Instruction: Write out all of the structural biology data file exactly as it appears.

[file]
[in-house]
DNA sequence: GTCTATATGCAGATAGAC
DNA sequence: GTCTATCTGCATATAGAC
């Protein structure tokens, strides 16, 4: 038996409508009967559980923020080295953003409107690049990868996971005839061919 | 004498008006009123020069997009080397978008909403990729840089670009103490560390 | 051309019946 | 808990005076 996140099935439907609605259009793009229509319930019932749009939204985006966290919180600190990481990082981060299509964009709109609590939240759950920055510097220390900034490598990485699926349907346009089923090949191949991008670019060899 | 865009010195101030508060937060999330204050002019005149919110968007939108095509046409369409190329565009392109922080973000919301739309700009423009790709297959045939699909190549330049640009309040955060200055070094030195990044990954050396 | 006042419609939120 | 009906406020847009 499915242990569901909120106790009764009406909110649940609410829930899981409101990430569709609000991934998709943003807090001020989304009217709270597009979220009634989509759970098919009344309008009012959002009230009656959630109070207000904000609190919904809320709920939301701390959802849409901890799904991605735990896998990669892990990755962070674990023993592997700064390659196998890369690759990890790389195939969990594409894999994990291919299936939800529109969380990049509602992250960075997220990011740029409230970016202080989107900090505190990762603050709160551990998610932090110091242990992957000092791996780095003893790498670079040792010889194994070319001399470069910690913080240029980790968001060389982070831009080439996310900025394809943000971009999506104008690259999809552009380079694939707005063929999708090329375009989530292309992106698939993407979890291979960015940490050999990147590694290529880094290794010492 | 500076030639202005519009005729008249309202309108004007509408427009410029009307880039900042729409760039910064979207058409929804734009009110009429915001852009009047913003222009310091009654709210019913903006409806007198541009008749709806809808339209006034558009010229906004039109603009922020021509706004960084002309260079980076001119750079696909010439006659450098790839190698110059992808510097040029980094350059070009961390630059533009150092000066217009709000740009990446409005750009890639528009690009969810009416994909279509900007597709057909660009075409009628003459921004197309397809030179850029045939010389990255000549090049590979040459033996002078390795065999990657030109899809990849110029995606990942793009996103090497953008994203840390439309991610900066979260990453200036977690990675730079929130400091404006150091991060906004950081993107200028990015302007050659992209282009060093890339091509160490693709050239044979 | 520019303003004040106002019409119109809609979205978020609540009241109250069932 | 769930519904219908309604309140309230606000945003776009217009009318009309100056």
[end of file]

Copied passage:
[in-house]
DNA sequence: GTCTATATGCAGATAGAC
DNA sequence: GTCTATCTGCATATAGAC
């Protein structure tokens, strides 16, 4: 038996409508009967559980923020080295953003409107690049990868996971005839061919 | 004498008006009123020069997009080397978008909403990729840089670009103490560390 | 051309019946 | 808990005076 996140099935439907609605259009793009229509319930019932749009939204985006966290919180600190990481990082981060299509964009709109609590939240759950920055510097220390900034490598990485699926349907346009089923090949191949991008670019060899 | 865009010195101030508060937060999330204050002019005149919110968007939108095509046409369409190329565009392109922080973000919301739309700009423009790709297959045939699909190549330049640009309040955060200055070094030195990044990954050396 | 006042419609939120 | 009906406020847009 499915242990569901909120106790009764009406909110649940609410829930899981409101990430569709609000991934998709943003807090001020989304009217709270597009979220009634989509759970098919009344309008009012959002009230009656959630109070207000904000609190919904809320709920939301701390959802849409901890799904991605735990896998990669892990990755962070674990023993592997700064390659196998890369690759990890790389195939969990594409894999994990291919299936939800529109969380990049509602992250960075997220990011740029409230970016202080989107900090505190990762603050709160551990998610932090110091242990992957000092791996780095003893790498670079040792010889194994070319001399470069910690913080240029980790968001060389982070831009080439996310900025394809943000971009999506104008690259999809552009380079694939707005063929999708090329375009989530292309992106698939993407979890291979960015940490050999990147590694290529880094290794010492 | 500076030639202005519009005729008249309202309108004007509408427009410029009307880039900042729409760039910064979207058409929804734009009110009429915001852009009047913003222009310091009654709210019913903006409806007198541009008749709806809808339209006034558009010229906004039109603009922020021509706004960084002309260079980076001119750079696909010439006659450098790839190698110059992808510097040029980094350059070009961390630059533009150092000066217009709000740009990446409005750009890639528009690009969810009416994909279509900007597709057909660009075409009628003459921004197309397809030179850029045939010389990255000549090049590979040459033996002078390795065999990657030109899809990849110029995606990942793009996103090497953008994203840390439309991610900066979260990453200036977690990675730079929130400091404006150091991060906004950081993107200028990015302007050659992209282009060093890339091509160490693709050239044979 | 520019303003004040106002019409119109809609979205978020609540009241109250069932 | 769930519904219908309604309140309230606000945003776009217009009318009309100056």